By Observer

Yes, that’s right. Once you’ve opened your new business and got it off the ground, you can use this method to expand without having to run to the bank to borrow money because your customers willingly give you all the money you need.

Let’s assume you’re a butcher. In that case, this is how it works:

Offer your customers two payment plans: in the first, you charge whatever you choose for (let’s say) chicken but whatever your customer wants, you tell them to come back tomorrow to collect a quarter of their order, two days later for another quarter and next Friday for the rest.

Now I know you’re all saying I’m mad and no-one would pay you in advance for something that you won’t use for a week or more. But I can assure you that so long as your “chicken” is tasty, they will; particularly if you offer enough gimmicks or promotions such as “buy two for the price of one” to hide the fact that you’re charging substantially more for your “chicken” in the first place.

Or…

Offer a seriously better price to those who are price conscious enough to have noticed that in “Plan A” you’re charging a lot for your chicken and even tell them that they can have all the chicken they like and pay you at the end the month so long as they lend you, before they collect any “chicken” enough money to cover twice (yes, I did day twice!) the value of what chicken you think they might take in that month.

Under this “better” plan, anyone who might, throughout a month, collect and eat $50 of “chicken” has to lend you $100 on the first of the month before they collect any “chicken” and who can only get that back if they promise to never buy any more “chicken” from you again!

Now you can see how, with a little bit of thought and planning, you can get your customers to pay you for something they are not going to use for at least some period of time or, if they think a bit of credit on their purchases from you a good idea, you get from them right at the beginning, twice what they think they might want to spend.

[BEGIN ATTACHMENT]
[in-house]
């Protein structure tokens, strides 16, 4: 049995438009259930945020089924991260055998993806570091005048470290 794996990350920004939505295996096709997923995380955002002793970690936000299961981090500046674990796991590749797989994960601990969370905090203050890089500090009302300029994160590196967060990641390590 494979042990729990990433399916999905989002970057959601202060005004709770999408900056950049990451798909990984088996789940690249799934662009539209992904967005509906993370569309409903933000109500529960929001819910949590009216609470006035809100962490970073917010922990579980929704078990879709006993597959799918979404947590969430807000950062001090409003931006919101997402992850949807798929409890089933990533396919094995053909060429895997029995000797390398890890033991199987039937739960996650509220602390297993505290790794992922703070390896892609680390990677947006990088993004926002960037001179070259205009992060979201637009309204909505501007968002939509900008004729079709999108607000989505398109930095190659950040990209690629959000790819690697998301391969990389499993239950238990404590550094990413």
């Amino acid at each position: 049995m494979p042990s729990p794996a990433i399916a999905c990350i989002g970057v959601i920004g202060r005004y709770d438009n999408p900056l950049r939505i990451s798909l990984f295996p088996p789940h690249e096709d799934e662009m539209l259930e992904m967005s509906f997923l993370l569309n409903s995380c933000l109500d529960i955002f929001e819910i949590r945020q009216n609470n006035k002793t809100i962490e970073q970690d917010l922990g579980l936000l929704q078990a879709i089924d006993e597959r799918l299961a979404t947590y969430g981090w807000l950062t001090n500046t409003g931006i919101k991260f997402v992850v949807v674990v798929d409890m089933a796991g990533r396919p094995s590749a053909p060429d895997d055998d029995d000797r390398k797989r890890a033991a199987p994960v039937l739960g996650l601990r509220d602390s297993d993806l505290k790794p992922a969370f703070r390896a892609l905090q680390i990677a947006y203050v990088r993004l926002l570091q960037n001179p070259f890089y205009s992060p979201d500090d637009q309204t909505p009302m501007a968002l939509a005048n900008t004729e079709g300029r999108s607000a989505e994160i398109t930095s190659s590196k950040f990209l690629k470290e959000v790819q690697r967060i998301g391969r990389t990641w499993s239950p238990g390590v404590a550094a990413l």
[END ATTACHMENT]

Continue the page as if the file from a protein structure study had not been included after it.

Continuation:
Not a bad way to run a business, don’t you think?

Now, even I realise that, as a butcher, this is never going to work. I have used a butcher simply as an example and that’s because anyone with a little bit of knowledge can become a butcher but there are businesses that it will work with; those where there is not much competition for one reason or another and one very good reason is where the businesses in that marketplace are restricted because they need licences or permissions from our Government.

If there is anyone out there who would like to try this “new” business method then I would suggest further study would be appropriate. First off would be to visit the offices of both Flow and Digicel and collect any information they will give you on their “plans” and how they operate. On how they get all of their cash up front because, in reality, there is no competition in their marketplace as they are the only two in it.

Then either open a business yourself and copy their methods or write to Apollo Knight (in effect the state telecoms regulator) and complain and suggest he does something about this pernicious practice.

The views expressed herein are those of the writer and do not necessarily represent the opinions or editorial position of iWitness News. Opinion pieces can be submitted to [email protected]

The views expressed herein are those of the writer and do not necessarily represent the opinions or editorial position of iWitness News. Opinion pieces can be submitted to [email protected].